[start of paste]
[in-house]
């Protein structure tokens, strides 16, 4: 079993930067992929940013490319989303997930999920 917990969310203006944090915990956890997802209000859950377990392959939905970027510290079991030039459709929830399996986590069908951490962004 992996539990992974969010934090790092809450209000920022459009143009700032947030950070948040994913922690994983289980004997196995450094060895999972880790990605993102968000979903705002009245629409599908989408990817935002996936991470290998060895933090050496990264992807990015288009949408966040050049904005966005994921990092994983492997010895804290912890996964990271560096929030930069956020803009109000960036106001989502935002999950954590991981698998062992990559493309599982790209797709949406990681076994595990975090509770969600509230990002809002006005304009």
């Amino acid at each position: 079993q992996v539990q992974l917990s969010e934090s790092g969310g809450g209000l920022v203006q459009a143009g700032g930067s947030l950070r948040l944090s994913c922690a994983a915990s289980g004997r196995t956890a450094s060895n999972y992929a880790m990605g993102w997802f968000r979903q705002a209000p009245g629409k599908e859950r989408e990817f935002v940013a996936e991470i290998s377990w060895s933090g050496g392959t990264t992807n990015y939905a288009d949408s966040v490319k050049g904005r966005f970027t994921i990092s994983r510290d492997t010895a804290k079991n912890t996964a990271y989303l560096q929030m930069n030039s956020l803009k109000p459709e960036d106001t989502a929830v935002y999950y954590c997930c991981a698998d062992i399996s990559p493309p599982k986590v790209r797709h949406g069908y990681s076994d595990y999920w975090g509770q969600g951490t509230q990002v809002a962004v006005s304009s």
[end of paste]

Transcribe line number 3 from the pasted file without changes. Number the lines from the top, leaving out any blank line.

């Amino acid at each position: 079993q992996v539990q992974l917990s969010e934090s790092g969310g809450g209000l920022v203006q459009a143009g700032g930067s947030l950070r948040l944090s994913c922690a994983a915990s289980g004997r196995t956890a450094s060895n999972y992929a880790m990605g993102w997802f968000r979903q705002a209000p009245g629409k599908e859950r989408e990817f935002v940013a996936e991470i290998s377990w060895s933090g050496g392959t990264t992807n990015y939905a288009d949408s966040v490319k050049g904005r966005f970027t994921i990092s994983r510290d492997t010895a804290k079991n912890t996964a990271y989303l560096q929030m930069n030039s956020l803009k109000p459709e960036d106001t989502a929830v935002y999950y954590c997930c991981a698998d062992i399996s990559p493309p599982k986590v790209r797709h949406g069908y990681s076994d595990y999920w975090g509770q969600g951490t509230q990002v809002a962004v006005s304009s």